Hans Wagner described this disorder in 1938 in a Swiss family living in the Canton Zurich in Switzerland. It is sometimes confused with other disorders such as Stickler syndrome with abnormalities of the retina and the vitreous (a jelly-like substance in the back of the eye) but there are significant differences.
Wagner syndrome is a disorder of the vitreous and retina, one of a number of so-called hereditary ‘vitreoretinal’ disorders. The eye is the major organ of involvement although a few patients have been reported with a cleft palate. Early adult cataracts are common and a minority of patients have glaucoma. Nightblindness secondary to disease of the rods (cells in the retina that we use for night vision) is an early symptom but eventually the cones retinal cells used for color vision) become involved as well. The disease is progressive although large numbers of patients have normal or near-normal vision. The biggest threat to good ocular function is a retinal detachment which occurs in a high percentage of affected individuals.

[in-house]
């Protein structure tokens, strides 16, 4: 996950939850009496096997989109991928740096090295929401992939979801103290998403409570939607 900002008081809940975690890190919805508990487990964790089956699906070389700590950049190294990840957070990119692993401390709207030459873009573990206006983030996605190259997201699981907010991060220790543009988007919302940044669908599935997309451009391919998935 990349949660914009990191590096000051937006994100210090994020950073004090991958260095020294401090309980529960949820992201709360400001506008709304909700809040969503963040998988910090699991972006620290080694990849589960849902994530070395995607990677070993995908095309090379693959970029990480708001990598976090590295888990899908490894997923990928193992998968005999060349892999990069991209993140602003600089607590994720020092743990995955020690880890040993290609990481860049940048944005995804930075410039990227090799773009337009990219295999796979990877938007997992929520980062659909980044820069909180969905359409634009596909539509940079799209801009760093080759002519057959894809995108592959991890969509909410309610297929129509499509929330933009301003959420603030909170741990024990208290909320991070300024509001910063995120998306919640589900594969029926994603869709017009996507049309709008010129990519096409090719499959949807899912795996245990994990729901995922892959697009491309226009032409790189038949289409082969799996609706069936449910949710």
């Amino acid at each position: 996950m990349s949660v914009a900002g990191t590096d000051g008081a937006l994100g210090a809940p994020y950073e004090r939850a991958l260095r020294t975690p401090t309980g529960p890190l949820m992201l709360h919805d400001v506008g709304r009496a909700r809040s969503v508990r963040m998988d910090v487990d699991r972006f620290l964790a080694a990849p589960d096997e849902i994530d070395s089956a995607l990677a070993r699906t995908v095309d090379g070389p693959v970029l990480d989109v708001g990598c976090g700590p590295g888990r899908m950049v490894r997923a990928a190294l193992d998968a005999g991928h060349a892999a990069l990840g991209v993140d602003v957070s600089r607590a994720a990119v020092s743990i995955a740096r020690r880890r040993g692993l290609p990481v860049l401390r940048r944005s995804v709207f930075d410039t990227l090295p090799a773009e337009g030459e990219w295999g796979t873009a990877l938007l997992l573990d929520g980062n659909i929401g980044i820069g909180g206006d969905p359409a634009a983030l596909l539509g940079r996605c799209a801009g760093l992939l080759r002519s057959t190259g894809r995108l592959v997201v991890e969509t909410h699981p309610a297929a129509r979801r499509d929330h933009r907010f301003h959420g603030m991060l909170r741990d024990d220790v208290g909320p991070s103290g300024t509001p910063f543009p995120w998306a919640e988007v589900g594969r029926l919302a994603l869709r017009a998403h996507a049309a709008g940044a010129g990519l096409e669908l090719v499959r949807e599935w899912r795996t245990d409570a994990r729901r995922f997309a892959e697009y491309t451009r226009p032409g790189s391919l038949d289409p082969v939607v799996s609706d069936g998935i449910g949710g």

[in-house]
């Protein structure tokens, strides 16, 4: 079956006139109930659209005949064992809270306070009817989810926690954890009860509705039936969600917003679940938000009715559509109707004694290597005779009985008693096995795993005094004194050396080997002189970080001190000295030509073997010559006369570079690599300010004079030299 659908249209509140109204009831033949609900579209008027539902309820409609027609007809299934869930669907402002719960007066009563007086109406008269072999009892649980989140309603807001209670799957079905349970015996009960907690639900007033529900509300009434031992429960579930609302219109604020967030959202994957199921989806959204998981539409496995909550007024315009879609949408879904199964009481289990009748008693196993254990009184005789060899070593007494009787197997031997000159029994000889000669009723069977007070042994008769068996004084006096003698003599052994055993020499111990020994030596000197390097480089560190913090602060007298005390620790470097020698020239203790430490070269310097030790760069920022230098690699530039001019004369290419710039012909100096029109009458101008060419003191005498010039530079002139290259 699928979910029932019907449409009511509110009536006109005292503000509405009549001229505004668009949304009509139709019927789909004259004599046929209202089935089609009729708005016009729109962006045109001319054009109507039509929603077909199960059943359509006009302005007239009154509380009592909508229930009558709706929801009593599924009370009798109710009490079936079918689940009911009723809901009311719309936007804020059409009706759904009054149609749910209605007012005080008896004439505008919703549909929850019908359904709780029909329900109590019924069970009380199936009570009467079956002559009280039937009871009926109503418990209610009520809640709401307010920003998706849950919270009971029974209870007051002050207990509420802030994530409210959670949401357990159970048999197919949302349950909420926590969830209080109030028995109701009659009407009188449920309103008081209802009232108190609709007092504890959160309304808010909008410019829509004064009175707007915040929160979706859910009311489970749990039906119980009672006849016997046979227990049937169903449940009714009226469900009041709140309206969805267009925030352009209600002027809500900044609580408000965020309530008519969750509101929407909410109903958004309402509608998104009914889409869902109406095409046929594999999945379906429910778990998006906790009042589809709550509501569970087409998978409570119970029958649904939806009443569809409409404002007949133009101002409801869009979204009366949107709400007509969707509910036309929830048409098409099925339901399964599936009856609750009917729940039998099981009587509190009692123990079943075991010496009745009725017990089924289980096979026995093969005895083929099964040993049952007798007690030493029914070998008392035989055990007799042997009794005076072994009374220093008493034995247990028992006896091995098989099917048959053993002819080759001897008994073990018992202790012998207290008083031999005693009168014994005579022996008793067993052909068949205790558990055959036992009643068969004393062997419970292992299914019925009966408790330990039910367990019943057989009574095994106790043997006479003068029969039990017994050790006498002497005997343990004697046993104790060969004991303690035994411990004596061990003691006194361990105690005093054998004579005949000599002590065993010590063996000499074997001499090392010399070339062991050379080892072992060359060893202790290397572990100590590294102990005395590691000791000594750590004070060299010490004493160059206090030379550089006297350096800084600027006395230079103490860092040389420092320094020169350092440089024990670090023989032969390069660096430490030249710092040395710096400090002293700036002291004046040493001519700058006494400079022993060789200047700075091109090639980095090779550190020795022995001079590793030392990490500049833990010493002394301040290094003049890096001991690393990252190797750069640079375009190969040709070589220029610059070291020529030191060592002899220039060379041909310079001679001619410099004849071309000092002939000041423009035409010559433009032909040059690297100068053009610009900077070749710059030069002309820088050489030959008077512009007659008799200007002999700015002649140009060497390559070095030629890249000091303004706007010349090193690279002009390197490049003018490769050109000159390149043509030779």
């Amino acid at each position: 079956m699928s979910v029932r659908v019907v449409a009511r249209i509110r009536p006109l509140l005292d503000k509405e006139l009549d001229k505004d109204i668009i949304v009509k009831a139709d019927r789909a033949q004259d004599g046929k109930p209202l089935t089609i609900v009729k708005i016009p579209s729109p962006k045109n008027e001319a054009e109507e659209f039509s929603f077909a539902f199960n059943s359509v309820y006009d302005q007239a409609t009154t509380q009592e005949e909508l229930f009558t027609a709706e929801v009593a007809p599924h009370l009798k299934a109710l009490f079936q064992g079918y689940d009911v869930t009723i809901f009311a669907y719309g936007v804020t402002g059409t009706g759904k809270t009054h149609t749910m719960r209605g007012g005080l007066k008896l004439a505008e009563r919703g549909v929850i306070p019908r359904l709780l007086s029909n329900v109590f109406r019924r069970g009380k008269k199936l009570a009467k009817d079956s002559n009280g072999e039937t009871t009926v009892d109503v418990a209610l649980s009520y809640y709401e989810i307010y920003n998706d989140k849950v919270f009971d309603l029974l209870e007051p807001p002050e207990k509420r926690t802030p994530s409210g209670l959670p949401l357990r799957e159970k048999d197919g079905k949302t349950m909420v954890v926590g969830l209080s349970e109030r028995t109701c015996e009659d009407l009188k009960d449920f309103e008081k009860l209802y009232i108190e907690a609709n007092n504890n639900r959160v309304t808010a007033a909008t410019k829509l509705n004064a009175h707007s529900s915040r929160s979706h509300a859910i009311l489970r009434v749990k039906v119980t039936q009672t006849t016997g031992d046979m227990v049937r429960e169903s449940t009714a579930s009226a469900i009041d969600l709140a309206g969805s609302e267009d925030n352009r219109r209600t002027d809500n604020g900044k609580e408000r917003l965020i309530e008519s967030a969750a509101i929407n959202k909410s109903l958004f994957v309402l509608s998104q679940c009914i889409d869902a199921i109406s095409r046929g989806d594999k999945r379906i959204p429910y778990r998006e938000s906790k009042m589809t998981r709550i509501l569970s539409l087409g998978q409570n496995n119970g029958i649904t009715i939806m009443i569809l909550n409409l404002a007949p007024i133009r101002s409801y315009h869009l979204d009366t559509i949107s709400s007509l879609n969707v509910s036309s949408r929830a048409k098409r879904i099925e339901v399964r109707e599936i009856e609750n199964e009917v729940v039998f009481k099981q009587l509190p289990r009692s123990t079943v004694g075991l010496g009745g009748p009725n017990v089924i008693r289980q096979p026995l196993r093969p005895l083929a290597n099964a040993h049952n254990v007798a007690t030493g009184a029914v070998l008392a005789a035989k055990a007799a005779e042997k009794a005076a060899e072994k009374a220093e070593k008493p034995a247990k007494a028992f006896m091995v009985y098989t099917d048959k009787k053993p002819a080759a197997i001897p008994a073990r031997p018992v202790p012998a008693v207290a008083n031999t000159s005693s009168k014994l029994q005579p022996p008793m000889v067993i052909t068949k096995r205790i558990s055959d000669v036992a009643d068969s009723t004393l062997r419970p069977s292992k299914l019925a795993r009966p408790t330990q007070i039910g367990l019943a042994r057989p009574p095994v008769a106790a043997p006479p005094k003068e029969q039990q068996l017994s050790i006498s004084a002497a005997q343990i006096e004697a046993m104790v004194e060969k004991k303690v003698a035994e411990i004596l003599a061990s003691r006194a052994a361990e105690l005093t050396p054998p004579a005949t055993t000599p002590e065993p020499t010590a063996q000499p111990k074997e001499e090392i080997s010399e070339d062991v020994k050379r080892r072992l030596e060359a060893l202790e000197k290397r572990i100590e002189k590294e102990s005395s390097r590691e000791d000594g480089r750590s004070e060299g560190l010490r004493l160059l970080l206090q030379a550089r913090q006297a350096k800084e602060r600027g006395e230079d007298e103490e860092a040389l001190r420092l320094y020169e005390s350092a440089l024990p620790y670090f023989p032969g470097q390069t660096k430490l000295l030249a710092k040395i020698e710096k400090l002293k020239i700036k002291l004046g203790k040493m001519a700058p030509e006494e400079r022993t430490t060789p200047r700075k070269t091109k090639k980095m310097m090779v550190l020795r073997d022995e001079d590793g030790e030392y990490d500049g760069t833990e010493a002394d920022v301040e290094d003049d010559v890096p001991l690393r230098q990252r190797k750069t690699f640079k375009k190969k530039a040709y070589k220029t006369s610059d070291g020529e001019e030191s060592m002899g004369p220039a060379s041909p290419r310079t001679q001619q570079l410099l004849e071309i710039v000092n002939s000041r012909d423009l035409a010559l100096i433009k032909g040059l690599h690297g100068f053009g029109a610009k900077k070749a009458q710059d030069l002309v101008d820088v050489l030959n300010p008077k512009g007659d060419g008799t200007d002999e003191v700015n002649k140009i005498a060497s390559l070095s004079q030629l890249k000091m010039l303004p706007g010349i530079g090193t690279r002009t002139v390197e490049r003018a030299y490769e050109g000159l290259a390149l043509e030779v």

This is an autosomal dominant disorder in which the gene mutation is passed from parent to child in a vertical pattern.
This condition can be diagnosed by an ophthalmologist by examination of the eye. An ERG or electroretinogram can be helpful to the diagnosis. Because retinal detachments and glaucoma can develop at any time, it is important that periodic eye examinations be done throughout life. Cataracts, which occur usually before the age of 45 years, may need to be removed.